Invertebrate community patterns in Mediterranean temporary wetlands along hydroperiod and salinity gradients


Aline Waterkeyn, Laboratory of Aquatic Ecology and Evolutionary Biology, Katholieke Universiteit Leuven, Ch. Deberiotstraat 32, B-3000 Leuven, Belgium. E-mail:


1. Temporary aquatic habitats often are inhabited by a unique fauna and flora and contribute significantly to regional diversity. Temporary wetlands around the world are disappearing rapidly. The individual and interacting impacts of factors influencing community structure and dynamics in temporary wetlands are not always well known.

2. Camargue wetlands are mainly characterized by variable salinity and hydroperiod. The individual and combined impacts of these local factors, together with regional variables, on invertebrate communities remain unknown. We therefore characterized and sampled invertebrates in 30 temporary wetlands along salinity and hydroperiod gradients in the Camargue (Southern France) 3, 5 and 7 months after inundation.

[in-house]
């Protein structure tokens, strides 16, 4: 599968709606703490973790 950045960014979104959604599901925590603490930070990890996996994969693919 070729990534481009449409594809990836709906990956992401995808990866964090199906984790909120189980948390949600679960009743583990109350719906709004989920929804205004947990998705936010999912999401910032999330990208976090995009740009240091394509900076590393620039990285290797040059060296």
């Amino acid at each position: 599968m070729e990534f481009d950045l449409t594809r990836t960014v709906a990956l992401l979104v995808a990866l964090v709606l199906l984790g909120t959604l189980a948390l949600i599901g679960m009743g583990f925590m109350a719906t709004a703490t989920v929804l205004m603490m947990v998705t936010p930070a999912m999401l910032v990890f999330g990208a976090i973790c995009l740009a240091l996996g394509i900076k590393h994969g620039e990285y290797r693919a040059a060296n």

3. Over the three sampling occasions, a total of 17 cladoceran species and 49 macroinvertebrate taxa were identified. Hydroperiod and salinity were the most important variables explaining variation in taxonomic composition and can be considered key factors shaping the invertebrate communities in Camargue wetlands. The impact on taxon richness was significantly positive for hydroperiod but significantly negative for salinity. Regional factors had no significant effect on the structure of the studied invertebrate communities, suggesting that dispersal was not limiting and that species sorting was the most important structuring process.

4. The results of this study suggest that the combined and interacting effects of salinization and hydrological modification of Mediterranean temporary wetlands (due to water management, climate change, etc.) can result in reduced diversity in large numbers of Mediterranean wetlands and induce a considerable decline in regional diversity of aquatic invertebrates.